Univ Med Ctr Utrecht, Julius Ctr Hlth Sci & Primary Care 194, Utrecht, Netherlands.;Univ Utrecht, Inst Risk Assessment Sci, Utrecht, Netherlands..
    Villano, Danylo J.
    Mem Sloan Kettering Canc Ctr, Dept Med, New York, NY 10021 USA..
    Vineis, Paolo
    Univ London Imperial Coll Sci Technol & Med, Sch Publ Hlth, MRC PHE Ctr Environm & Hlth, London, England.;Human Genet Fdn, Turin, Italy..
    Virtamo, Jarmo
    Mem Sloan Kettering Canc Ctr, Dept Med, New York, NY 10021 USA.;Natl Inst Hlth & Welf, Dept Chron Dis Prevent, Helsinki, Finland..
    Visvanathan, Kala
    Johns Hopkins Bloomberg Sch Publ Hlth, Dept Epidemiol, Baltimore, MD USA..
    Wactawski-Wende, Jean
    China Med Univ, Sch Publ Hlth, Dept Epidemiol, Shenyang 110001, Peoples R China.;SUNY Buffalo, Dept Social & Prevent Med, Buffalo, NY 14260 USA..
    Wang, Chaoyu
    NCI, Div Canc Epidemiol & Genet, Bethesda, MD USA..
    Wang, Chih-Liang
    Chang Gung Mem Hosp, Dept Pulm & Crit Care, Taoyuan, Taiwan..
    Wang, Jiu-Cun
    Fudan Univ, Sch Life Sci, Minist Educ, Key Lab Contemporary Anthropol, Shanghai 200433, Peoples R China.;Fudan Univ, Sch Life Sci, State Key Lab Genet Engn, Shanghai, Peoples R China..
    Wang, Junwen
    Univ Hong Kong, Li Ka Shing Fac Med, Ctr Genom Sci, Hong Kong, Peoples R China.;Univ Hong Kong, Li Ka Shing Fac Med, Dept Biochem, Hong Kong, Hong Kong, Peoples R China..
    Wei, Fusheng
    China Natl Environm Monitoring Ctr, Beijing, Peoples R China..
    Weiderpass, Elisabete
    Karolinska Inst, Dept Med Epidemiol & Biostatist, Stockholm, Sweden.;Univ Tromso, Arctic Univ Norway, Fac Hlth Sci, Dept Community Med, Tromso, Norway. Spanish Natl Canc Res Ctr CNIO, Genet & Mol Epidemiol Grp, Madrid, Spain.;Canc Registry Norway, Oslo, Norway.;Folkhalsan Res Ctr, Dept Genet Epidemiol, Helsinki, Finland..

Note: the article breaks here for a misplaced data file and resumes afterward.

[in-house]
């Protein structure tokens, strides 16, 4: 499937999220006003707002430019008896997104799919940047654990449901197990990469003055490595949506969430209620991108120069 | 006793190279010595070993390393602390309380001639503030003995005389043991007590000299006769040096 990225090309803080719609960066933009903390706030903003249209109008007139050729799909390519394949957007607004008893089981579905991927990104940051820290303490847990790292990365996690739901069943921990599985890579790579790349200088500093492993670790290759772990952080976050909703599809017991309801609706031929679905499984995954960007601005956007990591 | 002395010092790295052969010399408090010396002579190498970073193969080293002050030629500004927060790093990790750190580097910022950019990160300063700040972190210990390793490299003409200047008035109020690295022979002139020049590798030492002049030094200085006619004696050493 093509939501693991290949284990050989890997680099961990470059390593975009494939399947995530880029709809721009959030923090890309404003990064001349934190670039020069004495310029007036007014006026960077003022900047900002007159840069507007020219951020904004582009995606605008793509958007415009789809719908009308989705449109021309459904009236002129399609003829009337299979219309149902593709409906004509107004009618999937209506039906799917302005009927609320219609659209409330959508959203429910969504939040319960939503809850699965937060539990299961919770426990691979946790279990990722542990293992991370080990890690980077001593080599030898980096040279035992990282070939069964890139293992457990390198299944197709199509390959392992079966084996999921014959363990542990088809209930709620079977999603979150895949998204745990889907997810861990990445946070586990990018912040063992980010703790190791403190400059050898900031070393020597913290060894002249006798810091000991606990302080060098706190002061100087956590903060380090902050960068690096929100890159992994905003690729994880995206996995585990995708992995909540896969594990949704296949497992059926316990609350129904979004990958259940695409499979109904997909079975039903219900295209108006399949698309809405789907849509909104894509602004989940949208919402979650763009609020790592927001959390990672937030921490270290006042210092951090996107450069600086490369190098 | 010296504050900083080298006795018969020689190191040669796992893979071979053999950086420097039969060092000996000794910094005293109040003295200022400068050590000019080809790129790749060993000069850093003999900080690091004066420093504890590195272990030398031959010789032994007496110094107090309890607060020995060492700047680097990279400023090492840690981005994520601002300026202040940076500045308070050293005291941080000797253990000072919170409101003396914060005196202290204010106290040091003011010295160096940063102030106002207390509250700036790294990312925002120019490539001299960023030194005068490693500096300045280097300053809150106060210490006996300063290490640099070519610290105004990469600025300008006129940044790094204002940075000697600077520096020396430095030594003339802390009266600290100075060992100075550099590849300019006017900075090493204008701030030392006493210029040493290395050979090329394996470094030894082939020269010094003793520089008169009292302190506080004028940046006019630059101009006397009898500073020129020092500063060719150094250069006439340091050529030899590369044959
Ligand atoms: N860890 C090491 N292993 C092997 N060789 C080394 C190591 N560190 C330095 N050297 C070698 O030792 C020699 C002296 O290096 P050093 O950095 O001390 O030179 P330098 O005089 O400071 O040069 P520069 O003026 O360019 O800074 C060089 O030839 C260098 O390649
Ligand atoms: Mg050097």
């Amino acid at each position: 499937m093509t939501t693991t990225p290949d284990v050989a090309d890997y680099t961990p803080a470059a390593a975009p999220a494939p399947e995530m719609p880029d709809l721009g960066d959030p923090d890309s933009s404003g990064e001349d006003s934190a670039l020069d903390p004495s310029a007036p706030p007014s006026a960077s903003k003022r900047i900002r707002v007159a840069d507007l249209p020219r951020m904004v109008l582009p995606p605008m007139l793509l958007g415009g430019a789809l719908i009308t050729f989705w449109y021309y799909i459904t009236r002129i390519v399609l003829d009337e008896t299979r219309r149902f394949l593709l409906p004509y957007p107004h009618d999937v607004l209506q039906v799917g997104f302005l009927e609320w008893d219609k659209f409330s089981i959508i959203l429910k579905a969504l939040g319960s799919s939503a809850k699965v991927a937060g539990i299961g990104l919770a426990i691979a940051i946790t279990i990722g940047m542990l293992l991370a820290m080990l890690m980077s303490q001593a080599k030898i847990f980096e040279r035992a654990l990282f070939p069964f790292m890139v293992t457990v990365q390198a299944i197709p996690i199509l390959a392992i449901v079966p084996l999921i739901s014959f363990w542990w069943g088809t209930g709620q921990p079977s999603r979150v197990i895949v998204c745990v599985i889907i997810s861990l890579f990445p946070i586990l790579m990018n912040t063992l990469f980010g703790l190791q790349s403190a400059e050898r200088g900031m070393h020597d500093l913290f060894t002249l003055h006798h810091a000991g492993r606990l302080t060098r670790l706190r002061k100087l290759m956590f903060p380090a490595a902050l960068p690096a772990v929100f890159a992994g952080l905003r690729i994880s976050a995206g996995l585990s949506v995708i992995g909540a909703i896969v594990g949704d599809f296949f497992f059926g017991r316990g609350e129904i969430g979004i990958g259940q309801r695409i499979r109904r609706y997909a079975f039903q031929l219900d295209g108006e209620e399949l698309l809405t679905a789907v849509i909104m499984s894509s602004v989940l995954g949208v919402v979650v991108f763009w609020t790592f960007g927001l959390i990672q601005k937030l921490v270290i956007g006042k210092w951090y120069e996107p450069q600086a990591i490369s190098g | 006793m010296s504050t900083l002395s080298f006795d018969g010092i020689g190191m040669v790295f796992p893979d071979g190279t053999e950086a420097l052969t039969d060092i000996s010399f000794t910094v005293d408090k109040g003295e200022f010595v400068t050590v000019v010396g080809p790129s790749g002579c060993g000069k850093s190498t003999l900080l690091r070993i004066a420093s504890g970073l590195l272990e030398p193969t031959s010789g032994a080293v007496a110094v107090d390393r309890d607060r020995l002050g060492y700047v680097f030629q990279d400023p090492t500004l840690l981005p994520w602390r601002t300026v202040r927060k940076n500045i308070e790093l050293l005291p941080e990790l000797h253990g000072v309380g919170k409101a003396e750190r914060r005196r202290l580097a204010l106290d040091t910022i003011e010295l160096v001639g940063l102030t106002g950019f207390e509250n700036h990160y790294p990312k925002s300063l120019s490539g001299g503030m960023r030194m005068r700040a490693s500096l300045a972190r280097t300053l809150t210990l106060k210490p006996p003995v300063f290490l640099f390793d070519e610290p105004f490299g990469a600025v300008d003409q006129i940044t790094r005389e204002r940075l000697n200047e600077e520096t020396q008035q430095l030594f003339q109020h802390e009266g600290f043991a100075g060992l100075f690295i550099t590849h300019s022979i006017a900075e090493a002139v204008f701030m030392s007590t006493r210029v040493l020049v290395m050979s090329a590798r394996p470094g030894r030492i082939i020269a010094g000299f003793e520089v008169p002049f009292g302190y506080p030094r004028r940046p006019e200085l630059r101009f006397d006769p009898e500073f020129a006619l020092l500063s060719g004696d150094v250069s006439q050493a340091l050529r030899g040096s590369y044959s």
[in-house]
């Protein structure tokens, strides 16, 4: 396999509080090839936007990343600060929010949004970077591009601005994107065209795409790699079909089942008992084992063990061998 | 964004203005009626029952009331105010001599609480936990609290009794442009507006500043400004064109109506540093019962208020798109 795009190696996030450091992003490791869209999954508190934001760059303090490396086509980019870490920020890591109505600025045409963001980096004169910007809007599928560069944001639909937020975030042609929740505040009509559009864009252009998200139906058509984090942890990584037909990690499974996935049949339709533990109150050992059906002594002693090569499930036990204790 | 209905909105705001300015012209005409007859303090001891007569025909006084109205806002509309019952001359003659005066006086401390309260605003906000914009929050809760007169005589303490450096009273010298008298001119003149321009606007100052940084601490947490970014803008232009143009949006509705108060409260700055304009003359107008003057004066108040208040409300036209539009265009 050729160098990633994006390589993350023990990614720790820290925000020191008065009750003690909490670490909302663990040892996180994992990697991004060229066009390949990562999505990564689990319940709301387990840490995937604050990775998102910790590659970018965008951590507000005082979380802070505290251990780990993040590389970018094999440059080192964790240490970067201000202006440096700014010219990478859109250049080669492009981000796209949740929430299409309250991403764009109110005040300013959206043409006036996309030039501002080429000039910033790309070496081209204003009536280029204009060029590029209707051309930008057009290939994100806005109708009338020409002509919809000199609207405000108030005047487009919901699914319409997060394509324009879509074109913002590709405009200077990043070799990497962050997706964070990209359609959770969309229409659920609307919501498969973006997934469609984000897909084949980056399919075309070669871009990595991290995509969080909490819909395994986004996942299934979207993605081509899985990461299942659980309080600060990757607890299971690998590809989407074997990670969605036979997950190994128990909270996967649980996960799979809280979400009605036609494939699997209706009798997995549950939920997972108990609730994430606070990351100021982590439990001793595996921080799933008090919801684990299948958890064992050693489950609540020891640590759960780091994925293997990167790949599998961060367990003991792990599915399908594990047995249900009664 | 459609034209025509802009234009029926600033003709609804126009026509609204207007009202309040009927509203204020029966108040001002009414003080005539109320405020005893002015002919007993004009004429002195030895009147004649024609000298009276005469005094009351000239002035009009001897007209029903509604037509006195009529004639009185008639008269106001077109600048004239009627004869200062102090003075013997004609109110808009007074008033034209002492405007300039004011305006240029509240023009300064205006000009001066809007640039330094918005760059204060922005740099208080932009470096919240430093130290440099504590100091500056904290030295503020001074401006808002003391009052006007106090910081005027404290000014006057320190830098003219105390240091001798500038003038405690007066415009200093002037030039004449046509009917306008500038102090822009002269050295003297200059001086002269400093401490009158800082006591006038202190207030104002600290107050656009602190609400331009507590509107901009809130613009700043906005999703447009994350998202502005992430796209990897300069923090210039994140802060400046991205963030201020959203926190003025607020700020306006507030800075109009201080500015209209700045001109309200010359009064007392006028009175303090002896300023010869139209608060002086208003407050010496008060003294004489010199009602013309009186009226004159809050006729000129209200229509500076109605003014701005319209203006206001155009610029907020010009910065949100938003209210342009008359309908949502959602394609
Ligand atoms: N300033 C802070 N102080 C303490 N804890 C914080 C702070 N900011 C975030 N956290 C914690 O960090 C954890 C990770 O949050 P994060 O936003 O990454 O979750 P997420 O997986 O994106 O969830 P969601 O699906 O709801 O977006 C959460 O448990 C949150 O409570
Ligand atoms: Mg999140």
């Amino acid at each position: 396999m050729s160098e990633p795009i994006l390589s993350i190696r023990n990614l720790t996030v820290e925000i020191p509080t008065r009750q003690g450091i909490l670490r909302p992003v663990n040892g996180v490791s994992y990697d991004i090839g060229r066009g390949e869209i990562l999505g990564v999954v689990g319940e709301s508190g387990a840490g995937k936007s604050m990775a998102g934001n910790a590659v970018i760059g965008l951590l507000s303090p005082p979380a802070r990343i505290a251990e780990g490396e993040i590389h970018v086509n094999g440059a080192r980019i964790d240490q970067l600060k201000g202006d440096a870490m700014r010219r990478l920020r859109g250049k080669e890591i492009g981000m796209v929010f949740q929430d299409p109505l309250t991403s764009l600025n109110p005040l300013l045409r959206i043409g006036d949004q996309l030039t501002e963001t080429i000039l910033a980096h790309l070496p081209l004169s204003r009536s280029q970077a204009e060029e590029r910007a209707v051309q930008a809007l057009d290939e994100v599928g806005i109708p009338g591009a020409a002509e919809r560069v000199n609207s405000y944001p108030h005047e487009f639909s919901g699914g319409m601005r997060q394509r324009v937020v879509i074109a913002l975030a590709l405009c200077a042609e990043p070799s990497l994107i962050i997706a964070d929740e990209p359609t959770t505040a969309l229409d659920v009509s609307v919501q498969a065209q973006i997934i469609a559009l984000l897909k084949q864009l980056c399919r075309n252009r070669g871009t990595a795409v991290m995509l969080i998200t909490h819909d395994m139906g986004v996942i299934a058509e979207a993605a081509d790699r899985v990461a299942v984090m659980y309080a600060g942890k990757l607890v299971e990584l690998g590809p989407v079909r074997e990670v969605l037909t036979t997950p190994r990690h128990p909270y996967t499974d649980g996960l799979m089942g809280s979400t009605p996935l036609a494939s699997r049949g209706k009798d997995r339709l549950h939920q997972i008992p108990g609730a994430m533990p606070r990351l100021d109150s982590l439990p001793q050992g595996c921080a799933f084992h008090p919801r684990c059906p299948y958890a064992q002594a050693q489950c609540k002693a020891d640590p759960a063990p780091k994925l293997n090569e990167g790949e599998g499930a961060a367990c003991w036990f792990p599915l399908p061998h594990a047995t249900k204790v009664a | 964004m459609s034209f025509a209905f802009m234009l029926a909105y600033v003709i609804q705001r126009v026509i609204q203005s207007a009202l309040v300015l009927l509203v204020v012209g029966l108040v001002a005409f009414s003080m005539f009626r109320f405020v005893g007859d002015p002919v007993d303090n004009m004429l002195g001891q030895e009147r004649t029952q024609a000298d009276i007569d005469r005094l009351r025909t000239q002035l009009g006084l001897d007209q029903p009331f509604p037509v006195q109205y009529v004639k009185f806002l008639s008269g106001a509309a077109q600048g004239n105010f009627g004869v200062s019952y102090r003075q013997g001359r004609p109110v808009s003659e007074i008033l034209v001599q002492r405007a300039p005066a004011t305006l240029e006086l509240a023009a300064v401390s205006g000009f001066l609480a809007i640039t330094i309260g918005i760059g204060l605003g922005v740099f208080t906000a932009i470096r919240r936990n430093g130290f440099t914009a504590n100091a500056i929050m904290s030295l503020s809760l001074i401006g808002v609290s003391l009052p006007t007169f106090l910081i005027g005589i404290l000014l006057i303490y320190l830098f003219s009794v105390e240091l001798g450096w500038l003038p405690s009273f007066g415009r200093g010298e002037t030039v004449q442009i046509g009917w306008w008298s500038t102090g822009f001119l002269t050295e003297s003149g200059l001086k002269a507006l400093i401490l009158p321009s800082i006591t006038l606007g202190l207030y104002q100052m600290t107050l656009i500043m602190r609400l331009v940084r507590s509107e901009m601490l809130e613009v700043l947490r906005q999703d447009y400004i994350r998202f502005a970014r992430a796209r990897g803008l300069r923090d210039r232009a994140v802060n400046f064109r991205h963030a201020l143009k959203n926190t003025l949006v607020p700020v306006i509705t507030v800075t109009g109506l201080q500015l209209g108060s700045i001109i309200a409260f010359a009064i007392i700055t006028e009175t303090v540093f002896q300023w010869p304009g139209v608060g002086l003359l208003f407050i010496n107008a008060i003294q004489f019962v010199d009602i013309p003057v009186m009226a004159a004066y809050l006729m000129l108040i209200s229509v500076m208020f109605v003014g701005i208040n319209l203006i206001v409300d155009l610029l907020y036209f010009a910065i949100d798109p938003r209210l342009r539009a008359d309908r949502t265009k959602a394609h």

Weiner, George J.
    Univ Iowa, Carver Coll Med, Dept Internal Med, Iowa City, IA USA..
    Weinstein, Stephanie
    NCI, Div Canc Epidemiol & Genet, Bethesda, MD USA..
    Wentzensen, Nicolas
    NCI, Div Canc Epidemiol & Genet, Bethesda, MD USA..
    White, Emily
    Univ Washington, Dept Epidemiol, Seattle, WA 98195 USA..
    Witzig, Thomas E.
    Mayo Clin, Dept Med, Rochester, MN USA..
    Wolpin, Brian M.
    Dana Farber Canc Inst, Dept Med Oncol, Boston, MA 02115 USA.;Brigham & Womens Hosp, Dept Med, Boston, MA 02115 USA.;Harvard Univ, Sch Med, Boston, MA USA..
    Wong, Maria Pik
    Univ Hong Kong, Li Ka Shing Fac Med, Dept Pathol, Hong Kong, Hong Kong, Peoples R China..
    Wu, Chen
    Chinese Acad Med Sci, Canc Inst & Hosp, Dept Etiol & Carcinogenesis, Beijing 100730, Peoples R China.;Peking Union Med Coll, Beijing 100021, Peoples R China.;Chinese Acad Med Sci, Canc Inst & Hosp, State Key Lab Mol Oncol, Beijing 100730, Peoples R China.;Peking Union Med Coll, Beijing 100021, Peoples R China..
    Wu, Guoping
    China Natl Environm Monitoring Ctr, Beijing, Peoples R China..
    Wu, Junjie
    Fudan Univ, Sch Life Sci, Minist Educ, Key Lab Contemporary Anthropol, Shanghai 200433, Peoples R China..
    Wu, Tangchun
    Huazhong Univ Sci & Technol, Sch Publ Hlth, Inst Occupat Med, Wuhan 430074, Peoples R China.;Huazhong Univ Sci & Technol, Sch Publ Hlth, Minist Educ, Key Lab Environm & Hlth, Wuhan 430074, Peoples R China..
    Wu, Wei
    Wu, Xifeng
    Univ Texas MD Anderson Canc Ctr, Dept Epidemiol, Houston, TX 77030 USA..
    Wu, Yi-Long
    Guangdong Acad Med Sci, Guangdong Gen Hosp, Guangdong Prov Key Lab Translat Med Lung Canc, Guangdong Lung Canc Inst, Guangzhou, Guangdong, Peoples R China..
    Wunder, Jay S.
    Univ Toronto, Litwin Ctr Canc Genet, Toronto, ON, Canada.;Mt Sinai Hosp, Lunenfeld Tanenbaum Res Inst, Toronto, ON M5G 1X5, Canada..
    Xiang, Yong-Bing
    Shanghai Jiao Tong Univ, Sch Med, Renji Hosp, Shanghai Canc Inst, Shanghai 200030, Peoples R China..
    Xu, Jun
    Univ Hong Kong, Sch Publ Hlth, Hong Kong, Hong Kong, Peoples R China..
    Xu, Ping
    Wuhan Iron & Steel Corp Staff Worker Hosp, Dept Oncol, Wuhan, Peoples R China..
    Yang, Pan-Chyr